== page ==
Gov. Tate Reeves has signed a bill giving health care facilities, businesses and others immunity from civil lawsuits filed as a result of the COVID-19 outbreak.
Senate Bill 3049 says health care facilities, first responders, schools, nonprofits and businesses that acted in good faith in following public health guidelines in response to the pandemic cannot be sued due to an injury or death if their operations exposed someone to the virus. The immunity also applies to manufacturers of personal protective equipment and other products made to fight the virus.
While the legislation says it should “be liberally construed with regard to immunizing” health care professionals and facilities for acts or omissions, “the immunities provided in this act shall not apply” to those who acted with malice or misconduct.
Former Sen. Sally Doty, R-Brookhaven, who recently resigned to lead the state’s Public Utilities Staff, authored the bill.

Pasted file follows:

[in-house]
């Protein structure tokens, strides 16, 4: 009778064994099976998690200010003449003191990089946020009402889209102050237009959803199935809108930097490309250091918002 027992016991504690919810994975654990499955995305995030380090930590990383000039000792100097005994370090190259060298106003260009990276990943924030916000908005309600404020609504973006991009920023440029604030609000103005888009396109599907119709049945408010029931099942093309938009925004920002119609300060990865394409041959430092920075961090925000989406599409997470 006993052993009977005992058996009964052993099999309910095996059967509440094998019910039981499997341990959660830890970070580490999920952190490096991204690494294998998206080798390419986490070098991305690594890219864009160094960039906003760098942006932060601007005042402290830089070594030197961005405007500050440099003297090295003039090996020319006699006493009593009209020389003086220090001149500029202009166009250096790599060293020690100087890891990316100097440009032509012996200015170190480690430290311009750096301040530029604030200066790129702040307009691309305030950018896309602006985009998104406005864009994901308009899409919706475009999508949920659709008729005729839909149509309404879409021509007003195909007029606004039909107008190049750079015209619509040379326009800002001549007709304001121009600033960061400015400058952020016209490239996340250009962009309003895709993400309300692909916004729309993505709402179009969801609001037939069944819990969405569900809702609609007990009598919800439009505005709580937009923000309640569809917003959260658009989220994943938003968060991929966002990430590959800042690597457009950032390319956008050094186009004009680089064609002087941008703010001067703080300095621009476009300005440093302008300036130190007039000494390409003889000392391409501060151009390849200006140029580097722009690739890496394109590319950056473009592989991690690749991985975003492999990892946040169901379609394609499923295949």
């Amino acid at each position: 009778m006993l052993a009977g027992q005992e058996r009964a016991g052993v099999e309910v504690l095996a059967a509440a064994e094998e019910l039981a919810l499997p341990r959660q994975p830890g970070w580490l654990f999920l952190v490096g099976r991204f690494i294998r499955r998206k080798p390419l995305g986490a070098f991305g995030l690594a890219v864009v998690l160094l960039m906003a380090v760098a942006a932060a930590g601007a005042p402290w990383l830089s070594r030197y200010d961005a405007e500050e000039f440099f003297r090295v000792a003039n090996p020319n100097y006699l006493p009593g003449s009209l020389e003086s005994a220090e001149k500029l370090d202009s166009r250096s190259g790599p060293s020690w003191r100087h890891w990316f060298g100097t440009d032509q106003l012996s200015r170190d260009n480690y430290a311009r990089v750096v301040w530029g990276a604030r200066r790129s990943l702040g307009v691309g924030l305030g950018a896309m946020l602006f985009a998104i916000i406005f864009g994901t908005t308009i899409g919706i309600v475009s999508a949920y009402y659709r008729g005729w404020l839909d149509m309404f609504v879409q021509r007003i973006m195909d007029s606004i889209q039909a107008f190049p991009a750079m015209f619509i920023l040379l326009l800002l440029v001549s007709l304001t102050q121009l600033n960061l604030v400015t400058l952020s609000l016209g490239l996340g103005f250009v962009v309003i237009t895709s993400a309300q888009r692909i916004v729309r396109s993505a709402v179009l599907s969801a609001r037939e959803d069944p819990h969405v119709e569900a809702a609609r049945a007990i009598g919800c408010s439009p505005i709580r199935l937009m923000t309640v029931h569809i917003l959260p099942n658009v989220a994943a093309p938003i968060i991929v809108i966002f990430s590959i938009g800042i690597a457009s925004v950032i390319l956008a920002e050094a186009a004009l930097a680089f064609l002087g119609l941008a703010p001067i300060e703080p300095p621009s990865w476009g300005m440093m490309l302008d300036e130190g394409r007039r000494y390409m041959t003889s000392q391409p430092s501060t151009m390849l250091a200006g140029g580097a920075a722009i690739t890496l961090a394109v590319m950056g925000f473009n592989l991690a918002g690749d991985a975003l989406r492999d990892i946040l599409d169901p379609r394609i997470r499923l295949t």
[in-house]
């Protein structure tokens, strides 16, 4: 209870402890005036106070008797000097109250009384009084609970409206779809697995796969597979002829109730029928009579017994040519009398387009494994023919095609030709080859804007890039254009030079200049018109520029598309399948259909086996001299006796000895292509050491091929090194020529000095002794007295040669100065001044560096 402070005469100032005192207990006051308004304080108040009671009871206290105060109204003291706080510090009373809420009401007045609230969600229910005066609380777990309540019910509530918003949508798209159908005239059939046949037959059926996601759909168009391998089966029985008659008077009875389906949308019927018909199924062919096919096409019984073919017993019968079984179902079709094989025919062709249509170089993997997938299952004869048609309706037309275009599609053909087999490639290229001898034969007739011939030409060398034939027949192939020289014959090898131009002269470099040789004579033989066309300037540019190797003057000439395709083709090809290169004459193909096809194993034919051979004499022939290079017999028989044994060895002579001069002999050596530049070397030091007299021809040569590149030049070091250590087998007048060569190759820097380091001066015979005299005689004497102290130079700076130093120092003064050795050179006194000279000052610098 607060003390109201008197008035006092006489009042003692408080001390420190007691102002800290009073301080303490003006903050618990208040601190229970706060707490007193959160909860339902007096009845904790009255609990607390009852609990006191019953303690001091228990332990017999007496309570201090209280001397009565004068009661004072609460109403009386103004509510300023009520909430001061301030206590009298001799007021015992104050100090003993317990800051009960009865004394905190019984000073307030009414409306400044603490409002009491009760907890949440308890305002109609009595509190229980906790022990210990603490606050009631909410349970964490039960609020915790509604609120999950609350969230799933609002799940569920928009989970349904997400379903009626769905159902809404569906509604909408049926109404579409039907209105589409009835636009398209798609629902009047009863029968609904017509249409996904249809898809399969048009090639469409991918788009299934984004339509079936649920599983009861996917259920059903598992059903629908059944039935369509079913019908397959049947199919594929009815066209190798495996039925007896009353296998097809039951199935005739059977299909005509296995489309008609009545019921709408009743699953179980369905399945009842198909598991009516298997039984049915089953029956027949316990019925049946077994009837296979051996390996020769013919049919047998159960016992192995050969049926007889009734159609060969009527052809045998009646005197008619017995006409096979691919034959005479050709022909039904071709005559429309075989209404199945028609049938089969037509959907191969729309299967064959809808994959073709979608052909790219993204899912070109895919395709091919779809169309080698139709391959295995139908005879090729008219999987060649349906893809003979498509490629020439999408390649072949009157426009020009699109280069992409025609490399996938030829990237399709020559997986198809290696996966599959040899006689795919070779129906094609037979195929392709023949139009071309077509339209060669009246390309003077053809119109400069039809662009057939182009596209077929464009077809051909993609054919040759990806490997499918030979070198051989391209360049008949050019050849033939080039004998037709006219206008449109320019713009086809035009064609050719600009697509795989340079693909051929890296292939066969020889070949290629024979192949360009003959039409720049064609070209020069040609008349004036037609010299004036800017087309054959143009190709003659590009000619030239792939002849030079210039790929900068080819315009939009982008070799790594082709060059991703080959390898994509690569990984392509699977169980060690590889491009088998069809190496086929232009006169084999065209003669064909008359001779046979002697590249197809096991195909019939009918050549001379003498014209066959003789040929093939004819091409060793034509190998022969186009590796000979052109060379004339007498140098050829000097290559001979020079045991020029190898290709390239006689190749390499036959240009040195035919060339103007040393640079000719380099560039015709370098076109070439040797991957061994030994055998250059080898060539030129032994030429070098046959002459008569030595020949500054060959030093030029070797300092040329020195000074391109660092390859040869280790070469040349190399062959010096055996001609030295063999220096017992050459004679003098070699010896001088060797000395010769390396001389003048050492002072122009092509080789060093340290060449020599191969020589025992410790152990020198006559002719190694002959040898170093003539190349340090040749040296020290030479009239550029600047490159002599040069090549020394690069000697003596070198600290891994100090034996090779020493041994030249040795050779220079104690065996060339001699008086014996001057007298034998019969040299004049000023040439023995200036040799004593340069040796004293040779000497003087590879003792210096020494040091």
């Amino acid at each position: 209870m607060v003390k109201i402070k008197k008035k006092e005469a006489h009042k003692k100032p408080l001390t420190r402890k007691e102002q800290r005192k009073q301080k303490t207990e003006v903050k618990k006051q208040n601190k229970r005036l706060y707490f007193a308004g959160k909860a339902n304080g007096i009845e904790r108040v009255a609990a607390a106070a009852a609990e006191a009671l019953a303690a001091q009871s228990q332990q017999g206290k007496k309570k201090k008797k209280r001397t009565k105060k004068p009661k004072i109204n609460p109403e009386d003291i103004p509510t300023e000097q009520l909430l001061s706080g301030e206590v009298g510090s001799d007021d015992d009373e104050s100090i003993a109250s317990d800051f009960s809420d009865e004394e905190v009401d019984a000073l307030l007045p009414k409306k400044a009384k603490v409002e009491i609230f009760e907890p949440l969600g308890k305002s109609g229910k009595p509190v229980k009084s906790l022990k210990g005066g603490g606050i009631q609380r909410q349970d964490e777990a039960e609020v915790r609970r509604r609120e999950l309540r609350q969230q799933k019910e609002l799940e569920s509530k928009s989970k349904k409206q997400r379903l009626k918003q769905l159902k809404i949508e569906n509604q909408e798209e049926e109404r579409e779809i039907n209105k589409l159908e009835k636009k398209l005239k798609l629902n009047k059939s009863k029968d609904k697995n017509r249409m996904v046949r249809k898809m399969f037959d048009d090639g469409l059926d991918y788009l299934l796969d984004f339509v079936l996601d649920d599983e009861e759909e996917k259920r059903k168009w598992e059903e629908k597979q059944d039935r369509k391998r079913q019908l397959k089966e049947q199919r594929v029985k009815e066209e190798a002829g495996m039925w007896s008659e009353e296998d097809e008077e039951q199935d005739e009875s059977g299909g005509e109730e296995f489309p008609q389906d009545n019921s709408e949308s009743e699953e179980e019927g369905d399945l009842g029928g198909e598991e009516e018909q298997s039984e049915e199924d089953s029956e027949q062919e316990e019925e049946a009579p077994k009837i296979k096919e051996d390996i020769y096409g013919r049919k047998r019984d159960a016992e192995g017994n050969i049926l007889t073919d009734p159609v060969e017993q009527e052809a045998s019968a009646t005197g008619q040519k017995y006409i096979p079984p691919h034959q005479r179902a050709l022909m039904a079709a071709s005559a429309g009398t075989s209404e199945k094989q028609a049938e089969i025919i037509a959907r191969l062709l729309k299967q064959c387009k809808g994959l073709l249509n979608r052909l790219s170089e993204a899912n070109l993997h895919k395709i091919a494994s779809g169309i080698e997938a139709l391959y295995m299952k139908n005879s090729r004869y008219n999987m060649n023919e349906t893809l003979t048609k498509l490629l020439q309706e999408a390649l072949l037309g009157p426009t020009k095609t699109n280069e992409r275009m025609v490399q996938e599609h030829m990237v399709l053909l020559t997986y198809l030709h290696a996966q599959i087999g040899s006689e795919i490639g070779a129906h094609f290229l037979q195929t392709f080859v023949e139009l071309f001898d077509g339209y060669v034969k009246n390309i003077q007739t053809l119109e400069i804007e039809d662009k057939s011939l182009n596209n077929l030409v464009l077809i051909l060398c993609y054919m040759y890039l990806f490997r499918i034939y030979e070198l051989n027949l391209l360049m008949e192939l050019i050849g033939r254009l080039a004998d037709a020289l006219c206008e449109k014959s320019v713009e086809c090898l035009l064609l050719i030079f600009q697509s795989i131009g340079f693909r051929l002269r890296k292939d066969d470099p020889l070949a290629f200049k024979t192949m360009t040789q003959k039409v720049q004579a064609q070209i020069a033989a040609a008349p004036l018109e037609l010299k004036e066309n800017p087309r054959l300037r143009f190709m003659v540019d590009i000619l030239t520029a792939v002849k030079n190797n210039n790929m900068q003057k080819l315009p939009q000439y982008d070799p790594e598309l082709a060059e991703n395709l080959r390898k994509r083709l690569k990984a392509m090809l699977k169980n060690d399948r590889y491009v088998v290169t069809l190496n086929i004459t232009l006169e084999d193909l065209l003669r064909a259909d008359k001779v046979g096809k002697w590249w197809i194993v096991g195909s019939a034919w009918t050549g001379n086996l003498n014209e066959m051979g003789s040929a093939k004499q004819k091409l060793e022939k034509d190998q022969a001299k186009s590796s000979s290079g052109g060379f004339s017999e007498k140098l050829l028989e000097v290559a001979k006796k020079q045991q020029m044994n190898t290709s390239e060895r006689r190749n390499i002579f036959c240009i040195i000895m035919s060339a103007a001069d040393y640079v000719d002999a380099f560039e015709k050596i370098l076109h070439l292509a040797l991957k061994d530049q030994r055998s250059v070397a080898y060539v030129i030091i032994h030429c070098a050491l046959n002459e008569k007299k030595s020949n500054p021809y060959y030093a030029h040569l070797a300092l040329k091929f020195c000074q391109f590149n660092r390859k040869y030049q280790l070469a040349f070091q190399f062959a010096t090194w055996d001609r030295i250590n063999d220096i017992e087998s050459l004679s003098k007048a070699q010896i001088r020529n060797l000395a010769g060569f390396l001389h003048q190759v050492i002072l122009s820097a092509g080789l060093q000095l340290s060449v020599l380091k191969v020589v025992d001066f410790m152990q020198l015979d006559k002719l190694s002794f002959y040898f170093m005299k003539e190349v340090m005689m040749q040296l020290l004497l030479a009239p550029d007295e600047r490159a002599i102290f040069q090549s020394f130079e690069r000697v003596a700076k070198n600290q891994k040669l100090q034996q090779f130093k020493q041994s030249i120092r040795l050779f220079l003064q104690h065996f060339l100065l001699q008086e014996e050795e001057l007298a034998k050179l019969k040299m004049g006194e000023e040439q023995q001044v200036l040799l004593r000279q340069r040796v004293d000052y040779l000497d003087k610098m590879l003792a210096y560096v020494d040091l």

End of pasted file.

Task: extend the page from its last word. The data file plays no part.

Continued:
“The last thing our hospitals and others, many of whom have employees who have put themselves at great personal risk, need is to be faced with unfounded legal claims,” Lt. Gov. Delbert Hosemann said in a statement. “Right now, we need our healthcare workers, businesses, and communities focused on health and safety, and recovery."
The legislation is retroactive to March 14, 2020, the date Reeves issued a state emergency declaration for the pandemic, and includes a two-year statute of limitations on “any legitimate claim,” Hosemann noted.
The legislation expires one year after the end of the state’s COVID-19 emergency declaration.
Reeves said Wednesday afternoon that he and other Republican governors have asked Senate Majority Leader Mitch McConnell to push for similar protections on the federal level as part of another aid package.
“We have a state clause, which is good. The Legislature did an excellent job on that,” he said.